Health officials assess court ahead of full Judiciary return
Ministry of Health officials spent the better part of yesterday assessing courtrooms and registries at the Milimani Law Courts ahead of the resumption of activities at the Judiciary as announced by Chief Justice David Maraga.
The officials, accompanied by some Judiciary officials, assessed how the public, advocates, litigants and prisoners will adhere to the social distancing rule during court proceedings.
Yesterday, traffic court sitting at Milimani handled about 50 traffic files where offenders pleaded to various offences and were freed after paying fines ranging from Sh2,000 to Sh15,000.
The health officials are expected to give guidelines on how the court will be operating, and the number of people who should be inside at any given time.
On Thursday, Maraga issued a statement announcing the re-opening of courts doors to the public after almost two months since the shutdown on March 16 due to coronavirus.
The Judiciary appeared to have yielded to pressure from lawyers to partially open its doors to the public.
The reopening follows numerous petitions by advocates urging the CJ to reconsider his directive to shut down the courts and give Kenyans an avenue to seek recourse in the event of violation of their rights.
The CJ declared scaling down of Judiciary activities soon after the first coronavirus case was confirmed in the country.
Under the auspices of the National Council on the Administration of Justice, the CJ said the council has reviewed current situation and directed that all suspects, will now be arraigned in court within 24 hours, irrespective of the nature of the offence.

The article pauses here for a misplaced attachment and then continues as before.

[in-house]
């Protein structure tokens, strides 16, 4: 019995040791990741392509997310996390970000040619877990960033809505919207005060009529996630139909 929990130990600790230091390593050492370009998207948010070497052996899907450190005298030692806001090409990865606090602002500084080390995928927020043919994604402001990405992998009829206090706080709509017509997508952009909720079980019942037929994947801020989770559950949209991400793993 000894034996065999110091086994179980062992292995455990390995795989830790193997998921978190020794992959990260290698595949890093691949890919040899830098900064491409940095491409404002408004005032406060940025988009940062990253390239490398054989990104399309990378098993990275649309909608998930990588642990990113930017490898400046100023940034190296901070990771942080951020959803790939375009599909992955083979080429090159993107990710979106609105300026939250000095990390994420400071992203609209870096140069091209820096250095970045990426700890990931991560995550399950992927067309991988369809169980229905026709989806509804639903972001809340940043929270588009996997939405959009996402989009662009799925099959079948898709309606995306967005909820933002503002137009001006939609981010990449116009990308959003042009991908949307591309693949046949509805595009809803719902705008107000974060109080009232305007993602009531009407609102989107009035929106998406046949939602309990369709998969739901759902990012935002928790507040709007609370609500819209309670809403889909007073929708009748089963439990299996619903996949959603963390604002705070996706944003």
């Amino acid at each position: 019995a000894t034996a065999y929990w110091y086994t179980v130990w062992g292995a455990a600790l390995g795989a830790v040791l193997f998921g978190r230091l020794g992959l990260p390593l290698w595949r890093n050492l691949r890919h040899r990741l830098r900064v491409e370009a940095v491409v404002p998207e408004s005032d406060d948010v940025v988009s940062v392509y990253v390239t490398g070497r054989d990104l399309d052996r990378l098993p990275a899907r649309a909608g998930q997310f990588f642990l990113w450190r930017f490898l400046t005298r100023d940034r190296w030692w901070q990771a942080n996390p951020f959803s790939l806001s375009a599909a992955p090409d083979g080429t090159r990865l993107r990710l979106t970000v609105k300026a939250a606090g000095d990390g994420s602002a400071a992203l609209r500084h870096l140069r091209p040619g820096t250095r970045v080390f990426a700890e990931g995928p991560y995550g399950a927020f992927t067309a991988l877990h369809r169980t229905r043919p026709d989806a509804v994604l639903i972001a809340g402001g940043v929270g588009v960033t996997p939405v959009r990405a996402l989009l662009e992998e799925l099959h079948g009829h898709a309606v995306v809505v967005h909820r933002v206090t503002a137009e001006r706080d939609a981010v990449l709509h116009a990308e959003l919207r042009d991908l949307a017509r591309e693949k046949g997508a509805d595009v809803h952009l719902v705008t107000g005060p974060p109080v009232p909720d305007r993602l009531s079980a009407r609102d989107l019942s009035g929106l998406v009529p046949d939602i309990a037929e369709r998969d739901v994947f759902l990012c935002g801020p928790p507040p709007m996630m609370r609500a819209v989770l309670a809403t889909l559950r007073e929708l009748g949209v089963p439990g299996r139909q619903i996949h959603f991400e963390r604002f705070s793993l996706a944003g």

“Unless otherwise released on bond or bail by police stations where they are held,” Maraga said in a statement sent to newsrooms.
He added: “The hearing of criminal appeals by the High Court and the Court of Appeal shall be scaled and proceed through modalities to be agreed upon judges seized of the appeals, the DPP, appellants and their advocates as well as prison authorities,”
Where applicable, the CJ disclosed the appeals will be heard by video link and where facilities for video link are not available, in open court subject to compliance with the guidelines of the ministry of Health in combating Covid-19.
Initially, CJ Maraga had instructed that some suspects be charged from police stations, while prisoners and remandees were not to be presented to court.
“With regard to new arrests, all cases except serious ones will be dealt with at police stations in accordance with guidelines to be issued by the Inspector-General of Police,” he had said.
However, the CJ has since said operations and services at all registries shall be scaled up, with court registry supervisors reporting this week.
“There shall be a limited number of registry staff as shall be determined by stations,” the CJ said.